We credit St. Patrick for bringing Christianity to Ireland and banishing the island’s snakes.
But post-glacial Ireland never had snakes and the saint recognized on March 17 is actually a combination of two men, Patrick and Palladius, with the latter being the first to bring Christianity to the Celts.
While recognized a saint, Patrick was never canonized by the Roman Catholic Church, as he died before the official sainthood process began. And in an odd path to the church, his father possibly became a church deacon for the tax breaks – though the jury is out on Patrick's motivations.
Visions and revisions
Patrick is remembered because he alone left behind documentation of his time in Ireland. His two Latin letters survive: the Confession of Saint Patrick and the Letter to the Soldiers of Coroticus.
“He left documents behind so he could be talked about, whereas the other missionaries did not,” says Carmel McCaffrey, author of “In Search of Ancient Ireland: The Origins of the Irish from Neolithic Times to the Coming of the English.”
Together, those letters give us a look at a man who cared deeply for the Druids, she said by telephone from Maryland.
Patrick joined the church as a young lad. At the age of sixteen, he was taken prisoner by a group of Irish raiders who were attacking his family’s British estate. Brought to Ireland, he was forced to work as a shepherd. According to his letters, he turned to religion for solace and was told in a dream to run to the coast where he would find escape.
Patrick’s work is now the stuff of legend, though he wasn’t even worth mentioning in a 613 letter to Pope Boniface IV from the Irish missionary Columbanus, who solely credits Palladius for bringing Christianity to Ireland.
Along with the myth that Patrick alone brought the Bible to the pagan Druids is that he chased out Ireland’s snakes.
Ireland never had snakes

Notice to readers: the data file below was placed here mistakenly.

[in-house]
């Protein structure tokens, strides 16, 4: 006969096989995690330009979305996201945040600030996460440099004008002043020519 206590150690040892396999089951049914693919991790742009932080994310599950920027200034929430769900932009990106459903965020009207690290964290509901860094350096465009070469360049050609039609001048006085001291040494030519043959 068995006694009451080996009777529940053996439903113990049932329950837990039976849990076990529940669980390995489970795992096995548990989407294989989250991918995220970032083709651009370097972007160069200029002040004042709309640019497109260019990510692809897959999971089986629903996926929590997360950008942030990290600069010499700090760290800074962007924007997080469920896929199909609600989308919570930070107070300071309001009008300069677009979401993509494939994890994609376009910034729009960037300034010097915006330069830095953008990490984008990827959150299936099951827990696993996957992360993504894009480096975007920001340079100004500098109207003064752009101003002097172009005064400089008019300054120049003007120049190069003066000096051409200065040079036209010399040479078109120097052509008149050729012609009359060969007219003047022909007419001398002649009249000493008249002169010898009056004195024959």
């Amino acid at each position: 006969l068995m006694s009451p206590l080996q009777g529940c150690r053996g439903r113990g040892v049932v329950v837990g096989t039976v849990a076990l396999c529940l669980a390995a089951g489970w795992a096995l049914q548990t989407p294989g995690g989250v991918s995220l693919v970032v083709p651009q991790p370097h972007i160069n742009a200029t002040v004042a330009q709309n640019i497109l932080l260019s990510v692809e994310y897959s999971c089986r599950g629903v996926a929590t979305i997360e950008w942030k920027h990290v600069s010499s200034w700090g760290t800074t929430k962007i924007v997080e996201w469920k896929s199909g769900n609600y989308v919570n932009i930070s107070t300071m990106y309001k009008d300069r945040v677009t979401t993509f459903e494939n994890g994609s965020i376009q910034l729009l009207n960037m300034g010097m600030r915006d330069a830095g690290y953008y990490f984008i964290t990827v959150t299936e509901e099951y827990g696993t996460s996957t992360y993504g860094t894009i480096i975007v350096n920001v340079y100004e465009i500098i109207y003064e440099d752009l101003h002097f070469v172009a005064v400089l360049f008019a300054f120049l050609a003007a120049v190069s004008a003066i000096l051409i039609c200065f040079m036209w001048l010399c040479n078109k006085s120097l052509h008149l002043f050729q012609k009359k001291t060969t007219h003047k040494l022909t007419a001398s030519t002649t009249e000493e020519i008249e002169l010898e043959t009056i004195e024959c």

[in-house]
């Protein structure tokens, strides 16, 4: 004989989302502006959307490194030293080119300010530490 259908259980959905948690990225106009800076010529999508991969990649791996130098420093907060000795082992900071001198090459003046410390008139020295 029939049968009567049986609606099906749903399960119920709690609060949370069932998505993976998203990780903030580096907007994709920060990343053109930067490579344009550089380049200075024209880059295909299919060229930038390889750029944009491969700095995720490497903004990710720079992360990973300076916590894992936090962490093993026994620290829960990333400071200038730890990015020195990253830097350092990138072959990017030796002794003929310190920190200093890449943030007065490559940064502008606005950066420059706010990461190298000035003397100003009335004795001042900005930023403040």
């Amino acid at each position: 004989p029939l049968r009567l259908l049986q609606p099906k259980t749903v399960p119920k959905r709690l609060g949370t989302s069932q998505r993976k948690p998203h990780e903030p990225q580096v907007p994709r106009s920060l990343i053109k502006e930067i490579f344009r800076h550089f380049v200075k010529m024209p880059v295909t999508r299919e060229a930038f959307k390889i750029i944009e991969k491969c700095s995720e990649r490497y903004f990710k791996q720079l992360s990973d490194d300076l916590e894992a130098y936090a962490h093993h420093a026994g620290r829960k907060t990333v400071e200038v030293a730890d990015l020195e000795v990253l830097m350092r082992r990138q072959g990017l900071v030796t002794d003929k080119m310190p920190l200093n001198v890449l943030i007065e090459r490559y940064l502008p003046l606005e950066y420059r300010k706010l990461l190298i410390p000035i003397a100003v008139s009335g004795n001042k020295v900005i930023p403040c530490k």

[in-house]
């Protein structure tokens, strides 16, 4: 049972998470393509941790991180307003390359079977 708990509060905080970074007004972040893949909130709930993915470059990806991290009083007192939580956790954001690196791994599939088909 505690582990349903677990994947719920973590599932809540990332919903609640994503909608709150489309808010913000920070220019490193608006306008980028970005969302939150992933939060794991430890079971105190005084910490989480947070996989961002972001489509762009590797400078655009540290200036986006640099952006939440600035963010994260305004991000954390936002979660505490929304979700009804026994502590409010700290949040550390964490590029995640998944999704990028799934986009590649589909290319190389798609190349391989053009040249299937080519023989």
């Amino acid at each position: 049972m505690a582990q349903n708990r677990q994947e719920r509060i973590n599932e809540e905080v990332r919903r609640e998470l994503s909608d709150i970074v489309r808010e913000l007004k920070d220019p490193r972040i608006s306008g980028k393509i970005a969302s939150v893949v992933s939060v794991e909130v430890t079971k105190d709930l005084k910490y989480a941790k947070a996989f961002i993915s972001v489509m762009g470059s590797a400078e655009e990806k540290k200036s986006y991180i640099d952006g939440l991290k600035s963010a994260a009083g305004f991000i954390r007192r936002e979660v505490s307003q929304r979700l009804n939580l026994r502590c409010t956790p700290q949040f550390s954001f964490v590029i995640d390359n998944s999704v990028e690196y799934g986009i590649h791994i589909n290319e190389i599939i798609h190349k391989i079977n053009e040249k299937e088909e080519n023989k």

But Ireland – along with New Zealand, Iceland, Greenland, and Antarctica – never had snakes aside from in zoos and as pets. “So far, no serpent has successfully migrated across the open ocean to a new terrestrial home,” according to the Smithsonian National Zoological Park.
If the snakes only symbolize paganism, which St. Patrick is also credited for banishing, then the legend is still wrong, because it overlooks missionaries such as Palladius. The scholar T. F. O’Rahilly, in his 1942 lecture “The Two Patricks,” proposed that the man known as St. Patrick is actually a blend of Palladius and Patrick.
“There were a number of others before Patrick,” says Ms. McCaffrey, the Irish scholar. “Patrick was not alone and he was not the first. He was not the converter of the Irish.”
March 17 is believed to be Patrick's death date in 460 AD, though even this is a guestimate.
McCaffrey, a former professor of Irish history and Irish literature at Johns Hopkins University, spent five years working on the PBS special “In Search of Ancient Ireland” and the resulting book, “In Search of Ireland’s Hero’s.” During her research, she found that because of the two letters that Patrick left behind, church officials developed a cult of personality around him, much of it untrue.
Such myths include that he used the shamrock to teach the concept of a trinity.
But McCaffrey says St. Patrick was still exceptional because of his love for the Irish.
"In the letters, his passion and his commitment to his people is quite striking," she says. "...He was living with pagans, yet he was Christian, and he found them to be a gentle, kind people, despite the fact they had enslaved him."
Editors Note: This article was amended to make the following corrections: The Roman Catholic Church does recognize Patrick as a saint, and it was his father – not himself – that possibly became a Christian for the tax benefits, according to The History Channel.